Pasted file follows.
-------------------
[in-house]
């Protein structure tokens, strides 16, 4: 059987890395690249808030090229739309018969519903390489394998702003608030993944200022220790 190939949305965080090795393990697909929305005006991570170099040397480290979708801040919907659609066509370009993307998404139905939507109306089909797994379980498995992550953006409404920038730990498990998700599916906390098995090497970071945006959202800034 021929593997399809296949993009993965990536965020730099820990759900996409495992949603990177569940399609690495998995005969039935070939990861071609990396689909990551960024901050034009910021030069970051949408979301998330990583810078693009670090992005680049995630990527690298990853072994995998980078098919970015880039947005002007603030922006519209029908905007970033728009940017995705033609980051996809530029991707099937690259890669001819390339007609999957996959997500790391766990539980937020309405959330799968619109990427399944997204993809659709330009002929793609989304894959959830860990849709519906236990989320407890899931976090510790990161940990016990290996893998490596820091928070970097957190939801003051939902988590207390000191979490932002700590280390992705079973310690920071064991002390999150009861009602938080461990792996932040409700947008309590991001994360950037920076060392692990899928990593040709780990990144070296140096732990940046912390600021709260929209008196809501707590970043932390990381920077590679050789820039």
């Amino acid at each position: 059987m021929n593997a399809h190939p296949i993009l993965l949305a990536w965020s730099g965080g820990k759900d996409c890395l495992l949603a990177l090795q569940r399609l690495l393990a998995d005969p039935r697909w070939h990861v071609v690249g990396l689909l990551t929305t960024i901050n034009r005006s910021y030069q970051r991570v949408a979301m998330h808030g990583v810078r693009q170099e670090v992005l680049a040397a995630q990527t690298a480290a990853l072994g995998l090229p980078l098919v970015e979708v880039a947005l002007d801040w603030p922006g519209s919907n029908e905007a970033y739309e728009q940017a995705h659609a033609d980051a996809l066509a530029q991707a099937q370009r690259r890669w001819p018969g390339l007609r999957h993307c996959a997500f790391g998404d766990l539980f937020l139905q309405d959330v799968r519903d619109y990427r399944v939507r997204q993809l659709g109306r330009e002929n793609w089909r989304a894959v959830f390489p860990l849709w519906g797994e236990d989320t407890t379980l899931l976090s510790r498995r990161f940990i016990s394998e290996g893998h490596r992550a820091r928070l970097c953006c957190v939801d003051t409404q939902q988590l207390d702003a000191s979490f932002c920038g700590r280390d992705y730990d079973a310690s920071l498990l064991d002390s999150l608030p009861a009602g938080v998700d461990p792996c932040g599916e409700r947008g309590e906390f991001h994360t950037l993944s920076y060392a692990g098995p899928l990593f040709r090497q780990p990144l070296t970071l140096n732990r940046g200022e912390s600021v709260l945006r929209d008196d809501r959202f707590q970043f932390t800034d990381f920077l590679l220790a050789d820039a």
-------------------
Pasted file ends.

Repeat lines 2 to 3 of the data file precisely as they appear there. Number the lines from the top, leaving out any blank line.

């Protein structure tokens, strides 16, 4: 059987890395690249808030090229739309018969519903390489394998702003608030993944200022220790 190939949305965080090795393990697909929305005006991570170099040397480290979708801040919907659609066509370009993307998404139905939507109306089909797994379980498995992550953006409404920038730990498990998700599916906390098995090497970071945006959202800034 021929593997399809296949993009993965990536965020730099820990759900996409495992949603990177569940399609690495998995005969039935070939990861071609990396689909990551960024901050034009910021030069970051949408979301998330990583810078693009670090992005680049995630990527690298990853072994995998980078098919970015880039947005002007603030922006519209029908905007970033728009940017995705033609980051996809530029991707099937690259890669001819390339007609999957996959997500790391766990539980937020309405959330799968619109990427399944997204993809659709330009002929793609989304894959959830860990849709519906236990989320407890899931976090510790990161940990016990290996893998490596820091928070970097957190939801003051939902988590207390000191979490932002700590280390992705079973310690920071064991002390999150009861009602938080461990792996932040409700947008309590991001994360950037920076060392692990899928990593040709780990990144070296140096732990940046912390600021709260929209008196809501707590970043932390990381920077590679050789820039």
């Amino acid at each position: 059987m021929n593997a399809h190939p296949i993009l993965l949305a990536w965020s730099g965080g820990k759900d996409c890395l495992l949603a990177l090795q569940r399609l690495l393990a998995d005969p039935r697909w070939h990861v071609v690249g990396l689909l990551t929305t960024i901050n034009r005006s910021y030069q970051r991570v949408a979301m998330h808030g990583v810078r693009q170099e670090v992005l680049a040397a995630q990527t690298a480290a990853l072994g995998l090229p980078l098919v970015e979708v880039a947005l002007d801040w603030p922006g519209s919907n029908e905007a970033y739309e728009q940017a995705h659609a033609d980051a996809l066509a530029q991707a099937q370009r690259r890669w001819p018969g390339l007609r999957h993307c996959a997500f790391g998404d766990l539980f937020l139905q309405d959330v799968r519903d619109y990427r399944v939507r997204q993809l659709g109306r330009e002929n793609w089909r989304a894959v959830f390489p860990l849709w519906g797994e236990d989320t407890t379980l899931l976090s510790r498995r990161f940990i016990s394998e290996g893998h490596r992550a820091r928070l970097c953006c957190v939801d003051t409404q939902q988590l207390d702003a000191s979490f932002c920038g700590r280390d992705y730990d079973a310690s920071l498990l064991d002390s999150l608030p009861a009602g938080v998700d461990p792996c932040g599916e409700r947008g309590e906390f991001h994360t950037l993944s920076y060392a692990g098995p899928l990593f040709r090497q780990p990144l070296t970071l140096n732990r940046g200022e912390s600021v709260l945006r929209d008196d809501r959202f707590q970043f932390t800034d990381f920077l590679l220790a050789d820039a």